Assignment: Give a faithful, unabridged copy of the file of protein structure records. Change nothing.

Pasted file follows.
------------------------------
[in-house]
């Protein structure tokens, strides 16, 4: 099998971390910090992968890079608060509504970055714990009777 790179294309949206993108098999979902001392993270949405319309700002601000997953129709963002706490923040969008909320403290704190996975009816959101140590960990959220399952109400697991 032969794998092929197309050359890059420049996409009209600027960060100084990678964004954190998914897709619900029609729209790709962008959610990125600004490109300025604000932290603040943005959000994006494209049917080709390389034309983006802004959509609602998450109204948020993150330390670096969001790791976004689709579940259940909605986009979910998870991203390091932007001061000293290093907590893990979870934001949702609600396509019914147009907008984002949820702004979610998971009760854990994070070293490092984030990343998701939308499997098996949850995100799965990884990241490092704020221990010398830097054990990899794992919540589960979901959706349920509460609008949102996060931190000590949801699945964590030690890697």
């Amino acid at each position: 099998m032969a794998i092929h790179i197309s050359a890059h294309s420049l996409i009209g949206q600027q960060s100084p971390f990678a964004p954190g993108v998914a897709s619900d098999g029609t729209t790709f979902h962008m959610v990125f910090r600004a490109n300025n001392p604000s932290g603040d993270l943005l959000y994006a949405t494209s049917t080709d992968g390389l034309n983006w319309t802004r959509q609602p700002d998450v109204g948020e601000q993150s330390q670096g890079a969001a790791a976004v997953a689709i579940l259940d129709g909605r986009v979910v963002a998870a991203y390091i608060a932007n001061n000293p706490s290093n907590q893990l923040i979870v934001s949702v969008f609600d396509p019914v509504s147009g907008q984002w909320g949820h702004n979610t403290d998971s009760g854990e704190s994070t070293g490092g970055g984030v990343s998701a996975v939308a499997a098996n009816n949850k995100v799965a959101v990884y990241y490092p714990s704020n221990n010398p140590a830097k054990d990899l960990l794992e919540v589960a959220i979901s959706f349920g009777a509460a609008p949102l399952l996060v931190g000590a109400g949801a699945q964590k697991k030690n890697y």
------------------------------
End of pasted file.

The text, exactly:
[in-house]
């Protein structure tokens, strides 16, 4: 099998971390910090992968890079608060509504970055714990009777 790179294309949206993108098999979902001392993270949405319309700002601000997953129709963002706490923040969008909320403290704190996975009816959101140590960990959220399952109400697991 032969794998092929197309050359890059420049996409009209600027960060100084990678964004954190998914897709619900029609729209790709962008959610990125600004490109300025604000932290603040943005959000994006494209049917080709390389034309983006802004959509609602998450109204948020993150330390670096969001790791976004689709579940259940909605986009979910998870991203390091932007001061000293290093907590893990979870934001949702609600396509019914147009907008984002949820702004979610998971009760854990994070070293490092984030990343998701939308499997098996949850995100799965990884990241490092704020221990010398830097054990990899794992919540589960979901959706349920509460609008949102996060931190000590949801699945964590030690890697």
């Amino acid at each position: 099998m032969a794998i092929h790179i197309s050359a890059h294309s420049l996409i009209g949206q600027q960060s100084p971390f990678a964004p954190g993108v998914a897709s619900d098999g029609t729209t790709f979902h962008m959610v990125f910090r600004a490109n300025n001392p604000s932290g603040d993270l943005l959000y994006a949405t494209s049917t080709d992968g390389l034309n983006w319309t802004r959509q609602p700002d998450v109204g948020e601000q993150s330390q670096g890079a969001a790791a976004v997953a689709i579940l259940d129709g909605r986009v979910v963002a998870a991203y390091i608060a932007n001061n000293p706490s290093n907590q893990l923040i979870v934001s949702v969008f609600d396509p019914v509504s147009g907008q984002w909320g949820h702004n979610t403290d998971s009760g854990e704190s994070t070293g490092g970055g984030v990343s998701a996975v939308a499997a098996n009816n949850k995100v799965a959101v990884y990241y490092p714990s704020n221990n010398p140590a830097k054990d990899l960990l794992e919540v589960a959220i979901s959706f349920g009777a509460a609008p949102l399952l996060v931190g000590a109400g949801a699945q964590k697991k030690n890697y």